Looking at how the IRS views child support
I pay my former spouse more than the court requires for child support. Should she pay tax on the amount of extra money I give her?
The IRS tries to stay out of family life when it comes to the issue of child support, and as a result there is no requirement for the recipient to pay tax on the amount received. Likewise, there is no deduction allowed for the person making the payment. It would appear that the theory at play here is that the money you give for support of the children is supposed to go toward support of the children and if the IRS were to siphon off a percentage of the money, that would somehow equate to stealing money from children, a practice the IRS tends to shy away from.
Think about the bad press that could emanate from the taxation of child support. You give your ex-spouse money to put food in the mouths of your children, but the IRS thinks the money could be better spent providing recreational events for federal prisoners. It just wouldn't look good.
Interestingly, the same logic doesn't seem to apply when it comes to alimony payments. Although the alimony you pay may be designated as being for the support of your former spouse, the IRS seems to think the former spouse should share this support money with the rest of the country and thus charges income tax on the payments.
If you are making payments that have been designated as alimony, but those payments are subject to a reduction when your child reaches a certain age, the portion of the payments that represents the reduction will be construed as child support and you will not be entitled to take a deduction for (nor will your ex-spouse be taxed on) the amount representing child support.
Anyway, back to child support. If you generously give more than you are required to give toward the support of your children, you are a generous person, and the IRS no doubt will be happy for you. There is no tax requirement relating to the overpayments of child support.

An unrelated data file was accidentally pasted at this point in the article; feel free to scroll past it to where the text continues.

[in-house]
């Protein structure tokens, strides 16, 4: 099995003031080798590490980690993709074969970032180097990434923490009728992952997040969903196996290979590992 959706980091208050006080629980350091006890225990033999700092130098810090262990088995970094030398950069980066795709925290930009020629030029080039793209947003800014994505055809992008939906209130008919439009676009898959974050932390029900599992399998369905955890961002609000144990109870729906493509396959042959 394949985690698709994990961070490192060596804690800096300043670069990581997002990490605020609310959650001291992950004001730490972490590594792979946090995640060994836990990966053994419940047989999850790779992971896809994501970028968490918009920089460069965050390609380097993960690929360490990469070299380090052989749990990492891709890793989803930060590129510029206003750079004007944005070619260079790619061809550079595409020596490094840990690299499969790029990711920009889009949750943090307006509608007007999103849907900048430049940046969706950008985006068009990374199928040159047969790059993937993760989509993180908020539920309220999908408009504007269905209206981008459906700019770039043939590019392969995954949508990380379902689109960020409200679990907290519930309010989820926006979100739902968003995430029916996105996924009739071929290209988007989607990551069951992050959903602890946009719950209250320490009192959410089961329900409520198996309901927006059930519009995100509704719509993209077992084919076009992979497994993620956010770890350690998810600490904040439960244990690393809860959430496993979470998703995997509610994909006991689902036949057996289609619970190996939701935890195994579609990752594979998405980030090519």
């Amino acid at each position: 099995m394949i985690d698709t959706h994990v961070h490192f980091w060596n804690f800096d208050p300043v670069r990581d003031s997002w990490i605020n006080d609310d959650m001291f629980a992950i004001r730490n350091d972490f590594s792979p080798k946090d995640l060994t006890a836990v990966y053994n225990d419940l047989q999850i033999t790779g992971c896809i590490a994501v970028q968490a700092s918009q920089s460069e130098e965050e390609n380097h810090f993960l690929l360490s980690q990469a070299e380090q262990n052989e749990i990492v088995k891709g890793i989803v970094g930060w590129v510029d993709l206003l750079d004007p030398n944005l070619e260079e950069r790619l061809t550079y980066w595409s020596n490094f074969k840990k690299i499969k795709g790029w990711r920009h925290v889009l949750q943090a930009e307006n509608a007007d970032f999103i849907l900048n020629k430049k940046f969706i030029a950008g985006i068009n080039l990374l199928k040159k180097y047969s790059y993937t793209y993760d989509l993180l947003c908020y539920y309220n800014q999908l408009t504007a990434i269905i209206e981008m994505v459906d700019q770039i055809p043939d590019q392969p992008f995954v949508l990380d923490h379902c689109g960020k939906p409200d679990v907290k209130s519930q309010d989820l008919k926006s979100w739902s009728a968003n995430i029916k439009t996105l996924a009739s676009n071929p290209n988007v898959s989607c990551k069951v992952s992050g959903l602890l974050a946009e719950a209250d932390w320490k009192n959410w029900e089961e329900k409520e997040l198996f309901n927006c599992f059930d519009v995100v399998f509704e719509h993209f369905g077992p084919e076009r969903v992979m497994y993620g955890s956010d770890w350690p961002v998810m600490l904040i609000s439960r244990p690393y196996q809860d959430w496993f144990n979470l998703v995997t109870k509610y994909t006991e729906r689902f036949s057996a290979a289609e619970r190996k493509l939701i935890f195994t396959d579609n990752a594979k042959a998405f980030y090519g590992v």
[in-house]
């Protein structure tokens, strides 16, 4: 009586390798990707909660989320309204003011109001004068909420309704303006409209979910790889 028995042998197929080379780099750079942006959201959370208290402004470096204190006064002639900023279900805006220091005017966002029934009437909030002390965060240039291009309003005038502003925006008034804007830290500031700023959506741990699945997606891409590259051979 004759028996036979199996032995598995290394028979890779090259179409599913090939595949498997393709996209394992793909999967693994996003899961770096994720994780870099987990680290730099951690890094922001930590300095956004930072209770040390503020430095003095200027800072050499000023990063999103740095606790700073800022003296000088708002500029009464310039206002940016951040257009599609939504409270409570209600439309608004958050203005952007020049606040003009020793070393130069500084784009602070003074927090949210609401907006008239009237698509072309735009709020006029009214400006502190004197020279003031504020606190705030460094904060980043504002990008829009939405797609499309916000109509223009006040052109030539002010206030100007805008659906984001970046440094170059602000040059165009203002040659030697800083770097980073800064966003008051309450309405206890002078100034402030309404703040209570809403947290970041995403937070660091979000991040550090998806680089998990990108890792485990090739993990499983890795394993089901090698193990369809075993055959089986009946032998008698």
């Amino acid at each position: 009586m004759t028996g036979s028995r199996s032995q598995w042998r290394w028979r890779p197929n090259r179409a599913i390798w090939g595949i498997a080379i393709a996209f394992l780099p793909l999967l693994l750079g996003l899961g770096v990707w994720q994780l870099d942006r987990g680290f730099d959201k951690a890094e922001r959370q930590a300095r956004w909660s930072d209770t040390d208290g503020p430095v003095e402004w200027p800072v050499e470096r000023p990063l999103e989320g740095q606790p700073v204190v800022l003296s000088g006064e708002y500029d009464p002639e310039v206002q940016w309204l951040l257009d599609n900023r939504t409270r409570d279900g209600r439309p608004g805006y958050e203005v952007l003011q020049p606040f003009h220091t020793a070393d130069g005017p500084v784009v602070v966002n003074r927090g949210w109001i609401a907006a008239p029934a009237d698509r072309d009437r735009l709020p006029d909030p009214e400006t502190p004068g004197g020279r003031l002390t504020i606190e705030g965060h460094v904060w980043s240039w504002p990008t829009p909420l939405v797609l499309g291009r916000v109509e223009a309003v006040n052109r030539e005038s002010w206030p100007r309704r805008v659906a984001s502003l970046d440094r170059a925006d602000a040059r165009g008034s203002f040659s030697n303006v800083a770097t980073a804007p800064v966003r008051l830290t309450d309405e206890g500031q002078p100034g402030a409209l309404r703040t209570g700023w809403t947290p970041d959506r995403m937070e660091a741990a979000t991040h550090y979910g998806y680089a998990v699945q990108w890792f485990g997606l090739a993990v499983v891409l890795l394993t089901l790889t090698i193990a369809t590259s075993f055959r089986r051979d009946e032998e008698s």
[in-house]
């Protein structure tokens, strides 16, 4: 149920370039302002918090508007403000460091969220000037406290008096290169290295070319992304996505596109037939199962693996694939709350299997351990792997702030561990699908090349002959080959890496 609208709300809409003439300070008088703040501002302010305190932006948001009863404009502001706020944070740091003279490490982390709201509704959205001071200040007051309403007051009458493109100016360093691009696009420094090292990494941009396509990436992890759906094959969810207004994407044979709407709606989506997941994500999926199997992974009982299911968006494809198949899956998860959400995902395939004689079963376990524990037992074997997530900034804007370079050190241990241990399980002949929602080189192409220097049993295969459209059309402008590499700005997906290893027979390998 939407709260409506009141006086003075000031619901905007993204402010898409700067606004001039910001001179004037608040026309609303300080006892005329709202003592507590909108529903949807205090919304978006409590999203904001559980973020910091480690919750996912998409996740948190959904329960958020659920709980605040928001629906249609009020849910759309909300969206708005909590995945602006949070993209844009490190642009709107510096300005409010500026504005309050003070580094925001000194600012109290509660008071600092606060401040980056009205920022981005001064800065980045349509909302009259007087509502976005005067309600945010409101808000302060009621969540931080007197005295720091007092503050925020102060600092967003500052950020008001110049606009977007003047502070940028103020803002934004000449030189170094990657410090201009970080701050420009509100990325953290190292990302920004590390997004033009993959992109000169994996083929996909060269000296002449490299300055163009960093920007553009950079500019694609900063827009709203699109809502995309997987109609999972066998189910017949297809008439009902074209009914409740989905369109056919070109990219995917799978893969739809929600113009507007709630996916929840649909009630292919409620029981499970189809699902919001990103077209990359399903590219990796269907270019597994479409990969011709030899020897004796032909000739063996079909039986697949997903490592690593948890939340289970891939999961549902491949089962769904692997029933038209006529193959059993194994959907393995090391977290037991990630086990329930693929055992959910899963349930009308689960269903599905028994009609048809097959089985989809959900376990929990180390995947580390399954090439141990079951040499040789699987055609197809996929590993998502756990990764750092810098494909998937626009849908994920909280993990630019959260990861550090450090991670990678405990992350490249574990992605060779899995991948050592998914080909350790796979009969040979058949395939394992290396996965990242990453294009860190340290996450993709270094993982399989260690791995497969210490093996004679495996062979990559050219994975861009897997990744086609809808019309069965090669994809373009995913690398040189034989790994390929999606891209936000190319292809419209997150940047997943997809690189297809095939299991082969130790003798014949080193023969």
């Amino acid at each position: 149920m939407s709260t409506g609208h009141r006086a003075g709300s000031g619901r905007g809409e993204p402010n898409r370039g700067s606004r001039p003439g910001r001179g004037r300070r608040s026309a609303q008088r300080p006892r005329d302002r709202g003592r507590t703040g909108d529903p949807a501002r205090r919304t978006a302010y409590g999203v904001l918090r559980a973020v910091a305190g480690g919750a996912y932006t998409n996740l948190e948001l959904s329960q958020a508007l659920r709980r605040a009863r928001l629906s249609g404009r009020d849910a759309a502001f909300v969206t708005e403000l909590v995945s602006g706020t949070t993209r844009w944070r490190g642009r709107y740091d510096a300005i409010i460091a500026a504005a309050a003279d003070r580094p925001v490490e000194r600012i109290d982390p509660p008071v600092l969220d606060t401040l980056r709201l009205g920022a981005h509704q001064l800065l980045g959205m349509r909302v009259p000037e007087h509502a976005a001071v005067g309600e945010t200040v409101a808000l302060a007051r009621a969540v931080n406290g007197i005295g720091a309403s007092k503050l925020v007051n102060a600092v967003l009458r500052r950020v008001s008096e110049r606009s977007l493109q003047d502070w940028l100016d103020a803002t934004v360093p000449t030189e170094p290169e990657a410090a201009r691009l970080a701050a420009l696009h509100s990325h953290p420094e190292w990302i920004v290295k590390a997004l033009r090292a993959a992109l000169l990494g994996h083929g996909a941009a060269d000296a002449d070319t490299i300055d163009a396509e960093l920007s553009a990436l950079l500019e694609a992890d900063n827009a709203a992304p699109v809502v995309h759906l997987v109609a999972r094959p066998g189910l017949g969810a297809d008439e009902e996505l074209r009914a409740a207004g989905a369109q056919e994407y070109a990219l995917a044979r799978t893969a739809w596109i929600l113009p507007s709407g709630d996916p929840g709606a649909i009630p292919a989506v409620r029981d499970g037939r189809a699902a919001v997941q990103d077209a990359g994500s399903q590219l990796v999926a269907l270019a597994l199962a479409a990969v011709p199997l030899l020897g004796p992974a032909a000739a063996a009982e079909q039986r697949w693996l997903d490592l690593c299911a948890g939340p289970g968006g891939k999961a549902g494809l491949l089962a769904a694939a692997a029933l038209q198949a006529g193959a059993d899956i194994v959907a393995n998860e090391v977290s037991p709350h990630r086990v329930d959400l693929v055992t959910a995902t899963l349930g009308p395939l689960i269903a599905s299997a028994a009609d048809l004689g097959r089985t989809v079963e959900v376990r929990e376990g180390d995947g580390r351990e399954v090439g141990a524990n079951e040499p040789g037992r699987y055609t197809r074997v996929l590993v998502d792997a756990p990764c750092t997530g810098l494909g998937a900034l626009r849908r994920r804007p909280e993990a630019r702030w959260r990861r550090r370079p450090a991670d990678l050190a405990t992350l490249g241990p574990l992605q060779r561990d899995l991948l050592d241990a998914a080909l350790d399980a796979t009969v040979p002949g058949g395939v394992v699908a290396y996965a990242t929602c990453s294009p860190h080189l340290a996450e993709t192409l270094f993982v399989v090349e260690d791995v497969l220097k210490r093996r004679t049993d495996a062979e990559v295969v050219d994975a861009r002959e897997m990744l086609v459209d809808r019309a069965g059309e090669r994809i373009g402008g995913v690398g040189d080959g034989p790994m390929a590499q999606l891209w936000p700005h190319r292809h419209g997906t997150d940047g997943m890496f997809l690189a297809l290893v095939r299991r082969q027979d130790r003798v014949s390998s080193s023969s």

Even if you aren't payment child support as a result of a court order, but are making payments on behalf of your child, the money will go untaxed until such time as the child reaches a certain age (typically 19, unless the child is a student, then 24), or if the child leaves home and begins providing his or her own support.
The IRS does get involved, however, if you decide not to make some of your required child support payments. The IRS works with state governments to attempt to ensure that child support payments are made. A failure to make court-ordered child support payments may result in the IRS diverting your tax refund to cover the unpaid support.
If the IRS agrees to help collect delinquent child support, you will receive a notice indicating that your tax refund will be diverted to the state. The state will also notify you that it is about to request money from the IRS and you will receive information about how to contest this diversion of your refund.
|copyright © 2000 Gail Perry - Fun with Taxes|